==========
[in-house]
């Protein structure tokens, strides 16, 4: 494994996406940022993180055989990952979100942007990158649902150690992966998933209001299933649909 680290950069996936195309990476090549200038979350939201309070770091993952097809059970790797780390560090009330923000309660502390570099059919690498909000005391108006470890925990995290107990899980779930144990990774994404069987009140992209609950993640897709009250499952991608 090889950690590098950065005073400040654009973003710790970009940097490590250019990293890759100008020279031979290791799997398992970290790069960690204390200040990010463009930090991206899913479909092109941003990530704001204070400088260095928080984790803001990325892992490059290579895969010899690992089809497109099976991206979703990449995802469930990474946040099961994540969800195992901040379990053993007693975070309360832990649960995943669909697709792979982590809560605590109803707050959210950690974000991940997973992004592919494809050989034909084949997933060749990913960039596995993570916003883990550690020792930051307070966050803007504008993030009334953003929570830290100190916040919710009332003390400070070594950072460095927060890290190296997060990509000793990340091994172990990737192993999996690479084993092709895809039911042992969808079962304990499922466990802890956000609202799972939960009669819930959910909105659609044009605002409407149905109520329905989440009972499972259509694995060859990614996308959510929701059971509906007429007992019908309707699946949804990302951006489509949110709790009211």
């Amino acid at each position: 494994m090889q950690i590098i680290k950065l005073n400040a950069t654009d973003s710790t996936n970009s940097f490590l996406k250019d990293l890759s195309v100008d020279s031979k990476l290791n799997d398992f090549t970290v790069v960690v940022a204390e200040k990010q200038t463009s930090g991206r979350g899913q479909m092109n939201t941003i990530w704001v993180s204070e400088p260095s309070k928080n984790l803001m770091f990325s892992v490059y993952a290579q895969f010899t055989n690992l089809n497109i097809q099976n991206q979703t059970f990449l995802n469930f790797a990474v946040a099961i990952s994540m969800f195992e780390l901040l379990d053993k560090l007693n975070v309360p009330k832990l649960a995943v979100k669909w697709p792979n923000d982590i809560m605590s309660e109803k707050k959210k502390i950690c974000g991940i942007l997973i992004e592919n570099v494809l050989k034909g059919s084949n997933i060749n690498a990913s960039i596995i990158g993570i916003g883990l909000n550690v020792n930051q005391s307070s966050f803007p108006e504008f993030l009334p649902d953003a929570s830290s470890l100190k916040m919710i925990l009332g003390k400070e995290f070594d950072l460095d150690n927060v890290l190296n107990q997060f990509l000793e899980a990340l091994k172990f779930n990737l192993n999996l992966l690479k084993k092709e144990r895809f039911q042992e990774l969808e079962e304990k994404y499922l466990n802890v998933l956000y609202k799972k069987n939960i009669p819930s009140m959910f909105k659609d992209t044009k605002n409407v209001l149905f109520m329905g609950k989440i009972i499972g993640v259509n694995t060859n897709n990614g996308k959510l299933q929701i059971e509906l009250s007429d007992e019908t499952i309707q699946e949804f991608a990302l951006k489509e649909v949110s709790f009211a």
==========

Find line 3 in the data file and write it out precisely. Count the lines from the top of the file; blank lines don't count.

């Amino acid at each position: 494994m090889q950690i590098i680290k950065l005073n400040a950069t654009d973003s710790t996936n970009s940097f490590l996406k250019d990293l890759s195309v100008d020279s031979k990476l290791n799997d398992f090549t970290v790069v960690v940022a204390e200040k990010q200038t463009s930090g991206r979350g899913q479909m092109n939201t941003i990530w704001v993180s204070e400088p260095s309070k928080n984790l803001m770091f990325s892992v490059y993952a290579q895969f010899t055989n690992l089809n497109i097809q099976n991206q979703t059970f990449l995802n469930f790797a990474v946040a099961i990952s994540m969800f195992e780390l901040l379990d053993k560090l007693n975070v309360p009330k832990l649960a995943v979100k669909w697709p792979n923000d982590i809560m605590s309660e109803k707050k959210k502390i950690c974000g991940i942007l997973i992004e592919n570099v494809l050989k034909g059919s084949n997933i060749n690498a990913s960039i596995i990158g993570i916003g883990l909000n550690v020792n930051q005391s307070s966050f803007p108006e504008f993030l009334p649902d953003a929570s830290s470890l100190k916040m919710i925990l009332g003390k400070e995290f070594d950072l460095d150690n927060v890290l190296n107990q997060f990509l000793e899980a990340l091994k172990f779930n990737l192993n999996l992966l690479k084993k092709e144990r895809f039911q042992e990774l969808e079962e304990k994404y499922l466990n802890v998933l956000y609202k799972k069987n939960i009669p819930s009140m959910f909105k659609d992209t044009k605002n409407v209001l149905f109520m329905g609950k989440i009972i499972g993640v259509n694995t060859n897709n990614g996308k959510l299933q929701i059971e509906l009250s007429d007992e019908t499952i309707q699946e949804f991608a990302l951006k489509e649909v949110s709790f009211a």